Gordon Campbell is in trouble, the HST fiasco is as close to a ‘pitchfork‘ rebellion as one can get, so to increase his popularity he must buy off voters and in a classic Campbell downloading taxes onto the poor announcement has declared a universal U-Pass to all post secondary students. The problem is, the region has a $8 billion gold plated metro system that sucks in a vast amount of taxpayers dollars, including an off the top $230 million annual subsidy from the provincial government even before TransLink shells out cash to SkyTrain and RAV, plus a cash starved bus system.
The U-Pass, first conceived in Seattle to put student ‘bums‘ on empty bus seats, has now become TransLink’s modus operandi in claiming record ridership on the regional transit system. Trouble is, the U-Pass offers very little money to maintain both the bus and metro systems. A $30 monthly U-Pass, roughly equates to a $1 a day for transit and depending on how the fare is apportioned (if indeed it is apportioned) between SkyTrain, Canada Line, SeaBus and the bus system could be as little as 33¢ a day for the metro system and even less if the U-Pass is used more than twice a day!
Example: A student in Richmond or south Delta, taking transit to UBC must take a bus to RAV, then take another bus to UBC, with each mode being apportioned 33¢ a day for usage. We do not know the funding formula for the RAV Line, but if rumours hold true that TransLink pays the RAV consortium a flat fee of $2 per passenger, then the U-Pass is creating a deficit of $1.67 per student per day of those students using the new metro! What this means is that TransLink will hemorrhage money, which must be made up by increasing fares, student tuitions and the TransLink property tax, thus making transit more expensive to use for those of us so unlucky not to be subsidized by the government!
The students euphoria over the universal U-Pass maybe short lived as already at capacity buses pass up more and more people and the metro lines cutting back services, due to revenue shortfalls. The transit system will continue to be unattractive to the car driver , with overcrowded trains and buses, thus making our regional transit system just one for the poor, the elderly and students, which is a signal that the public transit system is in very serious trouble.
Full trains and buses means nothing, if the Transit system collapses due to lack of funds!
U-Pass program offered to more students in Metro Vancouver, across B.C.
By Stephen Thomson
Post-secondary students in Metro Vancouver and across B.C. are being offered access to a universal transit pass program already in place at a dozen colleges and universities.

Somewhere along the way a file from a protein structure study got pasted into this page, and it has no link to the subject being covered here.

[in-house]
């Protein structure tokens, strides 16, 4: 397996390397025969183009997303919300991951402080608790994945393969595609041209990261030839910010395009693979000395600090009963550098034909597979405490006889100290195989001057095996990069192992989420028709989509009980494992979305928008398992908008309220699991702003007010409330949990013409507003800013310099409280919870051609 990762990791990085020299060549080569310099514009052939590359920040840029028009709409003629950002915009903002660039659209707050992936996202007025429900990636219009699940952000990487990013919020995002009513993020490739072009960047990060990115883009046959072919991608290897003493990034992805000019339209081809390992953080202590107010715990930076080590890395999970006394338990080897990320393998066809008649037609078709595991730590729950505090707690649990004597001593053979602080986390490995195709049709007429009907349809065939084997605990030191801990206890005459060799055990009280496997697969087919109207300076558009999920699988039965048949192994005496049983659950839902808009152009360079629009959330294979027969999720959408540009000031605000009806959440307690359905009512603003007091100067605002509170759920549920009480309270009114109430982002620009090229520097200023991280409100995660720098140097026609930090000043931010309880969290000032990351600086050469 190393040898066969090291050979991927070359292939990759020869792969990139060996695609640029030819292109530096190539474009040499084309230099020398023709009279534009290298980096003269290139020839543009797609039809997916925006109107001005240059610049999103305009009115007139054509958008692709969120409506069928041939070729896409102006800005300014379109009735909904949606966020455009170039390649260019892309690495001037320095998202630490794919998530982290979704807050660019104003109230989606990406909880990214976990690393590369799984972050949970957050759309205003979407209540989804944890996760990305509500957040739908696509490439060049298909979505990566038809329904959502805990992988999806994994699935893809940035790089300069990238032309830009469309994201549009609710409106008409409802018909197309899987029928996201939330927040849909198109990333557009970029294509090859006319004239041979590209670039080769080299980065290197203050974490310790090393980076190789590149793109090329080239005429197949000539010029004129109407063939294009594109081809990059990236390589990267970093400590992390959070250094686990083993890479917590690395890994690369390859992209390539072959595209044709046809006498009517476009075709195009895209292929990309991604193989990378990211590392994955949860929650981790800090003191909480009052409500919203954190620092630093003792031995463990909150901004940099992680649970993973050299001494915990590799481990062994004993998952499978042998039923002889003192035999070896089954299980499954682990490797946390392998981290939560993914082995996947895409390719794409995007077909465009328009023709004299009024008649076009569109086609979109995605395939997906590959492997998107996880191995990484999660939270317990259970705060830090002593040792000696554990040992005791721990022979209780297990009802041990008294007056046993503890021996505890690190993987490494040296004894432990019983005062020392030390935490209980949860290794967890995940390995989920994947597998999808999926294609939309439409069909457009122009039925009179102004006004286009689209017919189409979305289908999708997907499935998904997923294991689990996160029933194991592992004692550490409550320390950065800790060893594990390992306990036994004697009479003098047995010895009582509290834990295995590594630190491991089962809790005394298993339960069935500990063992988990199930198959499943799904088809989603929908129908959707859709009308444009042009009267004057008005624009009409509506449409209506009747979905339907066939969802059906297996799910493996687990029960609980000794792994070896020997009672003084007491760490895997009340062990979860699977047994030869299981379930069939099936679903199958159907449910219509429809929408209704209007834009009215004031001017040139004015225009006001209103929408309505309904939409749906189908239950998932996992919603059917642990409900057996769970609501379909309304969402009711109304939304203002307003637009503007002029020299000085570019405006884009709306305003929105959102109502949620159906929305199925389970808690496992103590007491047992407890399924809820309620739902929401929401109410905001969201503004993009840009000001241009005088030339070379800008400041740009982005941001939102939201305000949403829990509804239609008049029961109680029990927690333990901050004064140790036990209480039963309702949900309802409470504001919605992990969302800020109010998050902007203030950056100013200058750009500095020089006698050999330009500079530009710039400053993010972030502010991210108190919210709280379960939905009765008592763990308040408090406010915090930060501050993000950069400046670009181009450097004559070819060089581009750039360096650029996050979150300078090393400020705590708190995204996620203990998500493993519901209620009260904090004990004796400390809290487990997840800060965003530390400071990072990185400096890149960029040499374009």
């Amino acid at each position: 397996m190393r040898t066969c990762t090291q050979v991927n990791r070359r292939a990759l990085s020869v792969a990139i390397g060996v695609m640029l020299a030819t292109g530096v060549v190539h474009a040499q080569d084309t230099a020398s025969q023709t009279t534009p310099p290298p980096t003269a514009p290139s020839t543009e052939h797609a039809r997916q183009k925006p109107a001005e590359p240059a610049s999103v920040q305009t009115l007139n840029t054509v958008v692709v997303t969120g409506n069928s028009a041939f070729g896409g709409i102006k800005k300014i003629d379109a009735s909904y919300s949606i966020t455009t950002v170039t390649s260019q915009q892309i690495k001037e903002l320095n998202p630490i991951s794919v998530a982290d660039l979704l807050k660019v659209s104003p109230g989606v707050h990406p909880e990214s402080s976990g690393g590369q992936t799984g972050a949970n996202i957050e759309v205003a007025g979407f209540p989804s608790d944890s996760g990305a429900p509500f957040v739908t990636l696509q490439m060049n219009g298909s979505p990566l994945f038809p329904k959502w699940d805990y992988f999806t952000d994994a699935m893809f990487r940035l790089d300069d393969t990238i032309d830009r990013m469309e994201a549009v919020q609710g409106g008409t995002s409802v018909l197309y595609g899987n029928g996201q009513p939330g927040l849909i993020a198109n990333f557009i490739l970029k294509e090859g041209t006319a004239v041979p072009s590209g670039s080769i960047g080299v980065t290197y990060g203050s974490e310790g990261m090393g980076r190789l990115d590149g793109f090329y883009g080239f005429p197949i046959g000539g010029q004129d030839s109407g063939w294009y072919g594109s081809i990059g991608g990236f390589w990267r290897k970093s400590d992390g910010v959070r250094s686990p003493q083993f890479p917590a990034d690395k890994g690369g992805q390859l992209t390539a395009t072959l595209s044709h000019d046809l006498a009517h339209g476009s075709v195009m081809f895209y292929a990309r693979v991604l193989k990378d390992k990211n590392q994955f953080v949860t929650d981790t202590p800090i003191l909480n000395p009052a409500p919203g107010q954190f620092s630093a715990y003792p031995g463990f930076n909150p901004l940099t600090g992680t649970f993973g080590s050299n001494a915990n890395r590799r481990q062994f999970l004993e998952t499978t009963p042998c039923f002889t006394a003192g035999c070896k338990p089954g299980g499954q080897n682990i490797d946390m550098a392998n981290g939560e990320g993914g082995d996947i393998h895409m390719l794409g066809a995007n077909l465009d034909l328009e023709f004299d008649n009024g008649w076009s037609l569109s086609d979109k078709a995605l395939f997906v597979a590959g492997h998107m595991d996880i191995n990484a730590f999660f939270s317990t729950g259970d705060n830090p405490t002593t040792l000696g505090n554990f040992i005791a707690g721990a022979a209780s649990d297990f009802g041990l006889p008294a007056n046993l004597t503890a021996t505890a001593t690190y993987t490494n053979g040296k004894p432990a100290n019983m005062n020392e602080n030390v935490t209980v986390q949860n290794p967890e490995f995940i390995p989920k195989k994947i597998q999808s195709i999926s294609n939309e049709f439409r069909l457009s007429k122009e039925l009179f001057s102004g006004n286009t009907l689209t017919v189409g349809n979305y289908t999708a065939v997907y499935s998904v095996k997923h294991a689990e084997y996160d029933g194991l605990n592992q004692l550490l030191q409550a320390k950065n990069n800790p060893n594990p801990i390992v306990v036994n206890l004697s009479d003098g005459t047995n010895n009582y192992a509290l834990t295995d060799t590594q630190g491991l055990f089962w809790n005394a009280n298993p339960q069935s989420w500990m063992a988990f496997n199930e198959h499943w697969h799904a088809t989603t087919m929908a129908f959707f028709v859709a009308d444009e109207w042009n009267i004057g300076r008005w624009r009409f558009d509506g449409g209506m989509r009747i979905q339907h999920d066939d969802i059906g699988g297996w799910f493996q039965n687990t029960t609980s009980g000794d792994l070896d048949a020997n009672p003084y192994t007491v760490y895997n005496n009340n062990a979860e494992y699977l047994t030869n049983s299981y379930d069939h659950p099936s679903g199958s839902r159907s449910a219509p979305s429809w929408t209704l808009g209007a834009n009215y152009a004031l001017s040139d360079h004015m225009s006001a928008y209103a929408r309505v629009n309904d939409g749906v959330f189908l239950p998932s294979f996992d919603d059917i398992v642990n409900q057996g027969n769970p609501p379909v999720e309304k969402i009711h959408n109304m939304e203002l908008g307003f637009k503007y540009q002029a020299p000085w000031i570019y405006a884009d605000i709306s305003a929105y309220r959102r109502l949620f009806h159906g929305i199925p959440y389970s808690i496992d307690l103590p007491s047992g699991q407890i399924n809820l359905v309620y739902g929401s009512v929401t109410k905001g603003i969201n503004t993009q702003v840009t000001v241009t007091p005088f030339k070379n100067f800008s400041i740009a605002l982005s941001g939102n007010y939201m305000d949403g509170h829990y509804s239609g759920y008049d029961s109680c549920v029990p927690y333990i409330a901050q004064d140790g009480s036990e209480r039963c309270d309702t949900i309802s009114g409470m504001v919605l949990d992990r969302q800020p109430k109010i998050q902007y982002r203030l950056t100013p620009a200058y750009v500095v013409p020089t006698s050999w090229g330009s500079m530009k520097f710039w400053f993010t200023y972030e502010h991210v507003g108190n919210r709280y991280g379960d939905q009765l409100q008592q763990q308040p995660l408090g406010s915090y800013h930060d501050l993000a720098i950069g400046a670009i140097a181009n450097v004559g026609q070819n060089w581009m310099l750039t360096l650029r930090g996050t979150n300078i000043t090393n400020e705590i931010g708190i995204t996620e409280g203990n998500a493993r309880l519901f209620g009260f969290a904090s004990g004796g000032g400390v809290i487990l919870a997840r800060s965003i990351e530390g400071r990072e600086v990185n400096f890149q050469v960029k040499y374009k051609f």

Premier Gordon Campbell announced today (June 9) that the remaining 15 publicly funded institutions in the province that are not already part of a U-Pass program will be able to sign on.
In Metro Vancouver, that gives students the chance to pay $30 a month for system-wide access starting this fall, down from the $81 it would otherwise cost. But students at each school would first have to vote to join the program.
According to the province, the monthly U-Pass rates at Simon Fraser University ($26) and the University of B.C. ($24) will stay the same until at least September 2011. As well, the monthly rates at Langara College ($38) and Capilano University ($32) will both be lowered to $30 in September.
Campbell said the program would make transit use more affordable for 430,000 post-secondary students in the province.
“I think it’s a significant value for institutions around the Lower Mainland and around the province,” Campbell told a crowd gathered for the announcement today at Vancouver Community College, one of the schools that does not yet offer a U-Pass.
The plan also has support from student advocates who have been calling for an expanded program.
Nimmi Takkar, B.C. chair of the Canadian Federation of Students, said the provincewide plan is unique in Canada.
“A whole new generation of students are about to experience a college and university system where access to affordable transit and supporting sustainability is a part of their daily lives,” Takkar said.
Transportation Minister Shirley Bond described the arrangement as a “student-led initiative”.
The province has committed $20 million over the next three years toward providing the U-Pass in Metro Vancouver, and “funding as required” to keep the monthly cost below $30 elsewhere in the province.